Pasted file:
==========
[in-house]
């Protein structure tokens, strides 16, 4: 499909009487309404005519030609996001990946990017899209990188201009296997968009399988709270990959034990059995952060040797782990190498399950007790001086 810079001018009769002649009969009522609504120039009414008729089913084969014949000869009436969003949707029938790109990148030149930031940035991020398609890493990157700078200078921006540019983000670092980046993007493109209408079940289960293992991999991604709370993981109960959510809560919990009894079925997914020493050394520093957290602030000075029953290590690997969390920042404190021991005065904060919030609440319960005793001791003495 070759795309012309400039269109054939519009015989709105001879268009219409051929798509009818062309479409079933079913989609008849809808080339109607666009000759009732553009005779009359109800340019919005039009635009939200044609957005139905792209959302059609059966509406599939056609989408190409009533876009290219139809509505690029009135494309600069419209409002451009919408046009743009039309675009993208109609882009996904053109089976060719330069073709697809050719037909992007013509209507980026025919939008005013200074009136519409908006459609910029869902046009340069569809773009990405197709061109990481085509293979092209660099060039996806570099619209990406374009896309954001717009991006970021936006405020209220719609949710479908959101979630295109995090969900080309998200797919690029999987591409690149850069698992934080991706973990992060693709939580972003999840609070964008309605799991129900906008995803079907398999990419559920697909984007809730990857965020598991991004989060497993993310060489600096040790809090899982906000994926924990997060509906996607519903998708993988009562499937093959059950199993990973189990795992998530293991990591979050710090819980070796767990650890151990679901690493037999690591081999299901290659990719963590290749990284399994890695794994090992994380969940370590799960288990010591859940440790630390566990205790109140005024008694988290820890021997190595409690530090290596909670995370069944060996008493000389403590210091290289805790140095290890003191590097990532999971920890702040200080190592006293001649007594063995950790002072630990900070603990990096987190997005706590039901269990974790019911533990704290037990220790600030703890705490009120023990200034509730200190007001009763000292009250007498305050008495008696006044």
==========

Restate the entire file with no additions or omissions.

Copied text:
[in-house]
């Protein structure tokens, strides 16, 4: 499909009487309404005519030609996001990946990017899209990188201009296997968009399988709270990959034990059995952060040797782990190498399950007790001086 810079001018009769002649009969009522609504120039009414008729089913084969014949000869009436969003949707029938790109990148030149930031940035991020398609890493990157700078200078921006540019983000670092980046993007493109209408079940289960293992991999991604709370993981109960959510809560919990009894079925997914020493050394520093957290602030000075029953290590690997969390920042404190021991005065904060919030609440319960005793001791003495 070759795309012309400039269109054939519009015989709105001879268009219409051929798509009818062309479409079933079913989609008849809808080339109607666009000759009732553009005779009359109800340019919005039009635009939200044609957005139905792209959302059609059966509406599939056609989408190409009533876009290219139809509505690029009135494309600069419209409002451009919408046009743009039309675009993208109609882009996904053109089976060719330069073709697809050719037909992007013509209507980026025919939008005013200074009136519409908006459609910029869902046009340069569809773009990405197709061109990481085509293979092209660099060039996806570099619209990406374009896309954001717009991006970021936006405020209220719609949710479908959101979630295109995090969900080309998200797919690029999987591409690149850069698992934080991706973990992060693709939580972003999840609070964008309605799991129900906008995803079907398999990419559920697909984007809730990857965020598991991004989060497993993310060489600096040790809090899982906000994926924990997060509906996607519903998708993988009562499937093959059950199993990973189990795992998530293991990591979050710090819980070796767990650890151990679901690493037999690591081999299901290659990719963590290749990284399994890695794994090992994380969940370590799960288990010591859940440790630390566990205790109140005024008694988290820890021997190595409690530090290596909670995370069944060996008493000389403590210091290289805790140095290890003191590097990532999971920890702040200080190592006293001649007594063995950790002072630990900070603990990096987190997005706590039901269990974790019911533990704290037990220790600030703890705490009120023990200034509730200190007001009763000292009250007498305050008495008696006044």